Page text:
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Stata Tips #7 - dyntext, dyndoc and user-written commands

One of the new features introduced in Stata version 15 is a series of commands allowing you to interweave Stata commands into text. You can run the commands and populate the text with the results.

This is useful, because it means that once you have a do-file perfected for analysing your data, it’s relatively easy to add the Markdown around that code, and enclose it in <<dd_do>> tags. Then, you are ready to produce good-looking output in HTML that is ready to distribute to colleagues or clients straight away; no more copying and pasting output.

 The dyntext command

Let’s look at a basic example. If we write a simple plain text file called dyntext_output1.txt like this ...

dyndoc1

... We can get Stata to read through it and actually run the commands inside this file. We type: dyntext "dyntext_output1.txt", saving("dyntext_output2.txt") replace

This new file dyntext_output2.txt appears:

dyndoc2

As you can see, the first sentence appears verbatim. Then, everything inside the dynamic tags has been executed and replaced with the logged results. Dynamic tags are new to Stata 15 and they power the dyntext and dyndoc commands. They are enclosed by two greater / less than signs like brackets: <<dd_do>> at the beginning and <</dd_do>> at the end. The oblique or slash (/) tells Stata that it is the end of a block of commands. In fact, <<dd_do>> is not the only tag you can use. I’ll explain what the others do, but first let’s look at the related command dyndoc.

The dyndoc command

Plain text files are sometimes useful, but are very limited. That’s why dyndoc does similar things, but creates an HTML file instead. HTML is the language that defines a lot of the visible content on web pages, so it is capable of very flexible and attractive formatting. To get that formatting in a plain text file, we use Markdown.

Markdown is a very popular shorthand for formatting text, and it has been widely adopted with many tools to convert it to HTML. Here’s a file called dyndoc_output1.md:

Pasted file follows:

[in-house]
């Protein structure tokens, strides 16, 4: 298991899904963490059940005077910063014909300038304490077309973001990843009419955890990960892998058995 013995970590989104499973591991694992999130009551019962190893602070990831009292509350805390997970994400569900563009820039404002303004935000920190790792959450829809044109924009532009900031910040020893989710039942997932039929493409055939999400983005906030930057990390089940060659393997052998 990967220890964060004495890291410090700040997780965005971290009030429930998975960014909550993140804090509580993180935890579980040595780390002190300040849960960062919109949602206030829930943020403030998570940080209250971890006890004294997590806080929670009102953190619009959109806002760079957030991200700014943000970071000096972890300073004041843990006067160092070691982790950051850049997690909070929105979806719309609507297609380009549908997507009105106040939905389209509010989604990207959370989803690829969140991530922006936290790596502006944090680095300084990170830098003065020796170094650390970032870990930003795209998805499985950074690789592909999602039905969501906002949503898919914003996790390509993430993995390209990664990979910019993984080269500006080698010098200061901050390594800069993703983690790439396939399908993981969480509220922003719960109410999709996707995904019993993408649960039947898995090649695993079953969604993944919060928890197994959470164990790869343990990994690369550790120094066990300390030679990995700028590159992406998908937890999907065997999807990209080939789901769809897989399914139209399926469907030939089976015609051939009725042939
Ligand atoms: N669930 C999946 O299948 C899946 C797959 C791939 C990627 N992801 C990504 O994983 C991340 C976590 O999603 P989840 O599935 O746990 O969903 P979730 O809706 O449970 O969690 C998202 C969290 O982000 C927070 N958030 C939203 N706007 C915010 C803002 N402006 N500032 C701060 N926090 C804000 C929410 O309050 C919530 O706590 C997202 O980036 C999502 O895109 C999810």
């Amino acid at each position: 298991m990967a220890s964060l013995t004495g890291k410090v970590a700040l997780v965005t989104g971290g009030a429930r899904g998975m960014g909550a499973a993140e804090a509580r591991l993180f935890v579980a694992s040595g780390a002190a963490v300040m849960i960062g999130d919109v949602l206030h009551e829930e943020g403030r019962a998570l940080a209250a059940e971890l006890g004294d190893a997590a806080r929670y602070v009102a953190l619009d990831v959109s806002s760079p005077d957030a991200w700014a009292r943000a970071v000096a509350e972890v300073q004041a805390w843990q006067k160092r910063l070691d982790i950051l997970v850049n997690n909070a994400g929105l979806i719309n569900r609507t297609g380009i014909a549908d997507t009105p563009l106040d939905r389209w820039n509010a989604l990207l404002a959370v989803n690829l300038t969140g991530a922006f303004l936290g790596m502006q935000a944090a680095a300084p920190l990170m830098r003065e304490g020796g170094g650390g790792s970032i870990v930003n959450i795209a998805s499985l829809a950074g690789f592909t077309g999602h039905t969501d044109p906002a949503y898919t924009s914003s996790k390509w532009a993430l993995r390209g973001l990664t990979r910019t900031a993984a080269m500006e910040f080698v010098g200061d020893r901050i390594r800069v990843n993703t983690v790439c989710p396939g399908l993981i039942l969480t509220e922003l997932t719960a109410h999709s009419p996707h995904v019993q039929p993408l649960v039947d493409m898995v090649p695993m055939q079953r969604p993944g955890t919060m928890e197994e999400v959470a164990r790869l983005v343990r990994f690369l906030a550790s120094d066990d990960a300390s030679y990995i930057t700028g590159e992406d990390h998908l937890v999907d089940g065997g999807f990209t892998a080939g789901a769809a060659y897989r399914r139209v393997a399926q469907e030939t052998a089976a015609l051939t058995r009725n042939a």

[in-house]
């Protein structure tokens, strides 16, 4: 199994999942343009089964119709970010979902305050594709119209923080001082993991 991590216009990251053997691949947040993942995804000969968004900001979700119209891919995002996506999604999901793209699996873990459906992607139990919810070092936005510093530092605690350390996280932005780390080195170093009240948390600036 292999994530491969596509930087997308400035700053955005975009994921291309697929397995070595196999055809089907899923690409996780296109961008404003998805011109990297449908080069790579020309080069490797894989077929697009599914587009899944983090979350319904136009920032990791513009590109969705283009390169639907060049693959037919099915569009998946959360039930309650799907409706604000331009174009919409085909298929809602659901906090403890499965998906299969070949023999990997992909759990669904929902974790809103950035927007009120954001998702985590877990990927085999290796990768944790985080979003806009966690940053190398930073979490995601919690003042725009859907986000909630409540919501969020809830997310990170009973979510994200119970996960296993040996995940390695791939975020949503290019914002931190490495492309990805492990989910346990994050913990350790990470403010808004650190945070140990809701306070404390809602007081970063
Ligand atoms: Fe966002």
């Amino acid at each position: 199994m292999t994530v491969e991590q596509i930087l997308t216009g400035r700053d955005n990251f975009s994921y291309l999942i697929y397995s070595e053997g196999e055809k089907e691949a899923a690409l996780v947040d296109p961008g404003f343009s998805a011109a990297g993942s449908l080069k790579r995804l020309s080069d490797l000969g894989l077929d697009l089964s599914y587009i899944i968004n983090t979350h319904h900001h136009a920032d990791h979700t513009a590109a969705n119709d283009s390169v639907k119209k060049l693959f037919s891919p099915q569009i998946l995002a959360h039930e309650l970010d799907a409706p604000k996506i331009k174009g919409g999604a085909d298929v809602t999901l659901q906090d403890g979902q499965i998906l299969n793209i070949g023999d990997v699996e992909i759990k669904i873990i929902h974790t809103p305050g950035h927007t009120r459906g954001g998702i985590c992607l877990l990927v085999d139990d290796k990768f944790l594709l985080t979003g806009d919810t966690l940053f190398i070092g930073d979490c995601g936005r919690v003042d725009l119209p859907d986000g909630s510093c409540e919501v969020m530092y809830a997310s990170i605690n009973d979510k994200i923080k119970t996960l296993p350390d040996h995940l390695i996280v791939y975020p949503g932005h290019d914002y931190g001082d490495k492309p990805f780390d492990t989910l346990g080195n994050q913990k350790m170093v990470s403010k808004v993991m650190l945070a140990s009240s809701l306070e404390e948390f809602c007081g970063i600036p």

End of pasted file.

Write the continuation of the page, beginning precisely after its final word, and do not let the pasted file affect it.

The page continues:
dyndoc3

We can then run the command: dyndoc "dyndoc_output1.md", saving("dyndoc_output2.html") replace

If we open the resulting .html file, it should open in a web browser and look like this:

dyndoc4

The exact look is determined to some extent by the browser and operating system you use. You can see that putting a row of equal signs under the first line is like doubly underlining it and that marks it as the biggest heading. By putting two asterisks before and after some text, we mark it to be bold. One asterisk before and after would mark it to be italic. There are many more options for Markdown and you can read about them at http://daringfireball.net/projects/markdown/.

Each browser has a way to view the underlying HTML source code for a web page, or you can just open the .html file in a text editor. Either way, if you look under the hood you will find this:

dyndoc5

This is HTML, and you can see the tags such as <p> and </p> which indicate the start and end of a paragraph, or <strong> and </strong> for bold type. If you are familiar with this, you can edit the HTML further in a text editor or have it call a JavaScript program to make further edits or add interactivity. One fact worth clarifying is that .html files, even if they are viewed in the web browser, don’t have to be online – they can just be stored locally on your computer. This makes HTML a great format for sharing results: everybody has a web browser, they look good with little effort on your part, and you can include tables, images and hyperlinks. Let’s look at how you would do that with Stata dynamic tags.

 Using dynamic tags in Stata

<<dd_display>> is a tag that can be used to insert any value held by Stata into the surrounding text. For example, we can change the line in our Markdown file that displays r(mean) to:

The mean MPG was <<dd_display: %8.2f r(mean)>>

dyndoc6

You might have noticed that we have also added quietly to the <<dd_do>> tag. This will now run the commands between <<dd_do>> and <</dd_do>>, but show us nothing of it in the HTML file. Then, we can use r(mean) in the <<dd_display>> tag, in a very similar way to Stata’s macro substitution, including formatting to 2 decimal places.

dyndoc7

In this version of the Markdown file, we include an unordered list, an ordered list, and a graph using <<dd_graph>>:

dyndoc8

The HTML looks like this:

dyndoc9

If you need to produce multiple outputs for different groups, each getting a different slice of the data, you can do this by wrapping all the <<dd_do>> commands in a loop.

Aren’t there already commands that do this?

There have been several user-written commands that aim to write out to HTML or TeX. StataCorp have taken the best ideas from each to create dyndoc with ease of use and flexibility, but one of the great advantages of Stata as a data analysis package is the ability to extend it with those user-written commands. So if dyndoc does not do exactly what you want, you may be able to achieve it with commands like webdoc, tabout, ht or htmlutil.

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